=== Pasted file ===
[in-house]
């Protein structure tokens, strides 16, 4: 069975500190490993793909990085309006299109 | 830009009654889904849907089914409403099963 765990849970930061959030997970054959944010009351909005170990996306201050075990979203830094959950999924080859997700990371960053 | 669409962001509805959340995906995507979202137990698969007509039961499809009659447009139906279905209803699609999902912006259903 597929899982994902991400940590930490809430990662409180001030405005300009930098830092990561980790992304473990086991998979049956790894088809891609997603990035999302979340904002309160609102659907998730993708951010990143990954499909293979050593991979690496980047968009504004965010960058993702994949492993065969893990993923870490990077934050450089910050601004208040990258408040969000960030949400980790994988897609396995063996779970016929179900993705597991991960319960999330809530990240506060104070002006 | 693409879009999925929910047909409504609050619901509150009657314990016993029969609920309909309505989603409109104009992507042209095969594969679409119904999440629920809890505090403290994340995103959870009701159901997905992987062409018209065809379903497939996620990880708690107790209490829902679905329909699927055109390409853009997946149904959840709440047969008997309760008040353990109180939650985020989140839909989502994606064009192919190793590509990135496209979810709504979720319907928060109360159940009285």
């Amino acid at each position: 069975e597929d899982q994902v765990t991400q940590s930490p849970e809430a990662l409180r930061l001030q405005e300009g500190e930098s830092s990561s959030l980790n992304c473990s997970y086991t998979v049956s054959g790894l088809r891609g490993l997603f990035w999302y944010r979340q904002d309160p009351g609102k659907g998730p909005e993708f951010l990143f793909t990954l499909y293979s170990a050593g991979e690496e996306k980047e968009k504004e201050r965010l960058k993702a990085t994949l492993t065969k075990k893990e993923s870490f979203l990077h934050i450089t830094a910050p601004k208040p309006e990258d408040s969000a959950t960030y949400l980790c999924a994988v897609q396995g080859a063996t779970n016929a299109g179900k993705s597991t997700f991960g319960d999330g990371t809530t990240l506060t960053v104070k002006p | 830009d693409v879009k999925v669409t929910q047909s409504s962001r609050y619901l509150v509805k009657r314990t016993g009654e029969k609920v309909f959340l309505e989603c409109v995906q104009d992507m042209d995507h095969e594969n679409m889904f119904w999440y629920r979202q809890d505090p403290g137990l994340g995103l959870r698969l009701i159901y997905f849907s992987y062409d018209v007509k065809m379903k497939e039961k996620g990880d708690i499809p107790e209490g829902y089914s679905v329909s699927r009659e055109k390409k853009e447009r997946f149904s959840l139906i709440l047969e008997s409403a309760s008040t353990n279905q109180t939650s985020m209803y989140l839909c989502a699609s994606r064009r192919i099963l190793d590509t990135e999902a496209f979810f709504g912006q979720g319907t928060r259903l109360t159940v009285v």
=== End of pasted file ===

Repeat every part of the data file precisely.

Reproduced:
[in-house]
């Protein structure tokens, strides 16, 4: 069975500190490993793909990085309006299109 | 830009009654889904849907089914409403099963 765990849970930061959030997970054959944010009351909005170990996306201050075990979203830094959950999924080859997700990371960053 | 669409962001509805959340995906995507979202137990698969007509039961499809009659447009139906279905209803699609999902912006259903 597929899982994902991400940590930490809430990662409180001030405005300009930098830092990561980790992304473990086991998979049956790894088809891609997603990035999302979340904002309160609102659907998730993708951010990143990954499909293979050593991979690496980047968009504004965010960058993702994949492993065969893990993923870490990077934050450089910050601004208040990258408040969000960030949400980790994988897609396995063996779970016929179900993705597991991960319960999330809530990240506060104070002006 | 693409879009999925929910047909409504609050619901509150009657314990016993029969609920309909309505989603409109104009992507042209095969594969679409119904999440629920809890505090403290994340995103959870009701159901997905992987062409018209065809379903497939996620990880708690107790209490829902679905329909699927055109390409853009997946149904959840709440047969008997309760008040353990109180939650985020989140839909989502994606064009192919190793590509990135496209979810709504979720319907928060109360159940009285």
């Amino acid at each position: 069975e597929d899982q994902v765990t991400q940590s930490p849970e809430a990662l409180r930061l001030q405005e300009g500190e930098s830092s990561s959030l980790n992304c473990s997970y086991t998979v049956s054959g790894l088809r891609g490993l997603f990035w999302y944010r979340q904002d309160p009351g609102k659907g998730p909005e993708f951010l990143f793909t990954l499909y293979s170990a050593g991979e690496e996306k980047e968009k504004e201050r965010l960058k993702a990085t994949l492993t065969k075990k893990e993923s870490f979203l990077h934050i450089t830094a910050p601004k208040p309006e990258d408040s969000a959950t960030y949400l980790c999924a994988v897609q396995g080859a063996t779970n016929a299109g179900k993705s597991t997700f991960g319960d999330g990371t809530t990240l506060t960053v104070k002006p | 830009d693409v879009k999925v669409t929910q047909s409504s962001r609050y619901l509150v509805k009657r314990t016993g009654e029969k609920v309909f959340l309505e989603c409109v995906q104009d992507m042209d995507h095969e594969n679409m889904f119904w999440y629920r979202q809890d505090p403290g137990l994340g995103l959870r698969l009701i159901y997905f849907s992987y062409d018209v007509k065809m379903k497939e039961k996620g990880d708690i499809p107790e209490g829902y089914s679905v329909s699927r009659e055109k390409k853009e447009r997946f149904s959840l139906i709440l047969e008997s409403a309760s008040t353990n279905q109180t939650s985020m209803y989140l839909c989502a699609s994606r064009r192919i099963l190793d590509t990135e999902a496209f979810f709504g912006q979720g319907t928060r259903l109360t159940v009285v």